A failed asylum seeker from Bolton, who hoarded manuals on how to carry out bombings, has today been jailed for nine years at Manchester Crown Court.

In a chilling echo of the Glasgow and London attacks, nightclubs and airports were among the "suitable targets" identified in the vast library of terror material found on the computer of Omar Altimimi.

Police believe he was "a sleeper" ready to strike.

Altimimi, aged 37, had links to Arab terrorists and had collected detailed information on how to set up terror cells in the UK.

The information included ways to make explosives and how car bombs could be detonated at the entrances to buildings using remote control.

Altimimi was not known as a terror suspect when he came to England and tried to "blend in" by applying for jobs with the police and as a teacher.

But he had links with Arab terror cells in Europe, kept up multiple identities to cover his tracks and hoarded computer files on his home PC, detailing how to plan and carry out jihadi terror attacks.

Father-of-three Altimimi, of Lansdowne Road, Tonge Moor, was found guilty on Wednesday of four counts of possessing material for the purpose of terrorism following the four-week trial.

Yesterday he was convicted of two more charges of possession of material for a purpose connected with terrorism and two charges of money-laundering.

He claimed to have no knowledge of the material on his computer.

All the offences took place between February and June last year.

Detective Chief Superintendent Tony Porter, head of the Greater Manchester Police Counter Terrorism Unit, said: "Altimimi appears to have been a sleeper', remaining in the shadows waiting and preparing for action.

"We will never know exactly what Altimimi was preparing to do, but it was clear he had support and links with terrorists across the world."

The court heard how Altimimi was linked to terrorists in Holland and to Junade Ferouze, 31, from Blackburn, who was jailed last month for 22 years for his part in bomb plots led by Dhinen Barot, named as al Qaida's "general" in the UK.

Altimimi kept up at least three parallel identities.

He claimed to be an Iraqi brought up in the Yemen. In fact, police still do not know his real identity.

Altimimi came to the UK from the Netherlands in 2002, claiming asylum for himself, wife Samahir Alazzeh, and their three young children.

He claimed benefits, including more than £100,000 from the National Asylum Support Service, while applying for jobs with Greater Manchester Police and Bolton Community College.

He was arrested in March last year on suspicion of money laundering after 54,610 US dollars (£27,000) was stolen from the Yemen Tourist Board.

Police swooped at the Nationwide Building Society in Newport Street, Bolton, after staff became suspicious of his activities, and arrested Altimimi, who was with his accomplice, Yusuf Abdullah, aged 30.

When Altimimi tried to withdraw £3,000 transferred to him by Abdullah, police were waiting.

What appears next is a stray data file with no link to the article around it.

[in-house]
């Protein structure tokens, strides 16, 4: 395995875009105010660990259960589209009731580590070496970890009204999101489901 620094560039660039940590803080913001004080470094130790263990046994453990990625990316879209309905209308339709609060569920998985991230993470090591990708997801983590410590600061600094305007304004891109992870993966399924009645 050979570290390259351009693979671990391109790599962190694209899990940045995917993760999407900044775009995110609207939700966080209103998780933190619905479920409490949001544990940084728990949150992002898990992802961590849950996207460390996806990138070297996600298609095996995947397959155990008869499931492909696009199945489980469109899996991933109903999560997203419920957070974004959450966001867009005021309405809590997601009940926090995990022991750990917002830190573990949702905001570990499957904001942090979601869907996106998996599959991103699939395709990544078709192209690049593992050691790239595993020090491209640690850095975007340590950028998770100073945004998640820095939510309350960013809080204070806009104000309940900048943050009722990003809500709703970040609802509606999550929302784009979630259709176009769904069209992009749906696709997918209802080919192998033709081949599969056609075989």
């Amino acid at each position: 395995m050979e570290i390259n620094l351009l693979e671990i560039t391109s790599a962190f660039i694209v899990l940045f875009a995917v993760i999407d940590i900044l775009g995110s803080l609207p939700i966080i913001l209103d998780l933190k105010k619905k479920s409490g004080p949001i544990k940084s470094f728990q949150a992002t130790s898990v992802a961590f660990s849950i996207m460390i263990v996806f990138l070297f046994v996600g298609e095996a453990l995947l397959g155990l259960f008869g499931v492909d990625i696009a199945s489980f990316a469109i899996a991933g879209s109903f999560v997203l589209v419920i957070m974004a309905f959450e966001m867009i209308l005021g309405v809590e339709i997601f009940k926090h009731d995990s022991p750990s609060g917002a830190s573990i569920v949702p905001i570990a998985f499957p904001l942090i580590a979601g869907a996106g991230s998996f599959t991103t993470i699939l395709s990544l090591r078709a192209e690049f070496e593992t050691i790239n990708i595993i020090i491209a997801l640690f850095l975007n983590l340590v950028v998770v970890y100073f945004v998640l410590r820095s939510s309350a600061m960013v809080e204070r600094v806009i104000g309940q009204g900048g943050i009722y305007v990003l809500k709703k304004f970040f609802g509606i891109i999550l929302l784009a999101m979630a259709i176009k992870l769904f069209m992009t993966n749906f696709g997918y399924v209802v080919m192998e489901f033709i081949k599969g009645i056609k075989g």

Detectives searched two homes he kept in Bolton, in Lansdowne Road and Eastbank Street, off Blackburn Road, and seized his computer in the Lansdowne Road house.

Saved on its hard drive, they found masses of terror-related material.

Files contained instructions for making bombs, detonators and explosives, as well as information on bombing strategies.

The advice included information for suicide bombings on a bus and tips on targets such as markets, stadium exits, colleges, cinemas, buses and bus stops. One told how to use shrapnel to maximise death and injury.

Also found was a recipe for creating poisonous cyanide gas using tablet capsules which would kill humans within minutes, a shopping list of common substances for use in homemade bombs and a "chilling" reference to the use of radioactive radium in explosives.

Altimimi also had video clips of "graphic and appalling" executions of hostages in Iraq.

Other information found on his computer gave instructions on how to disguise bombs hidden in boxes of Persil washing powder and sweets.

He also kept video clips showing Osama bin Laden and praising the "Knights of London" for the 7/7 outrage.

The Recorder of Manchester, Judge Maddison, remanded the Altimimi in custody for sentence today with Abdullah, of Bradford Avenue, Farnworth, who had previously pleaded guilty to money-laundering offences.

Altimimi made no reaction as the remaining guilty verdicts were delivered yesterday.

During the investigation, officers carried out inquiries in 14 countries stretching from Scandinavia to the Middle East.

Much of the material on Altimimi's computer was downloaded from a secret password-protected al Qaida Internet site.

Mr Porter said: "We will never know who Altimimi really is.

"He developed a range of identities which would allow him to expand his terrorist activities. He is a congenital liar and has lied throughout this investigation.

"Altimimi arrived in Bolton and then used his wife and children in a bid to blend into the community, appearing as an ordinary family.

"But behind closed doors he was downloading shocking videos of executions, bomb-making recipes and information on how to establish a terrorist cell.

"This case demonstrates how important it is for people to report any concerns about suspicious activity to us.

"When people provide information to the police, they could be giving us the final piece of a complex jigsaw."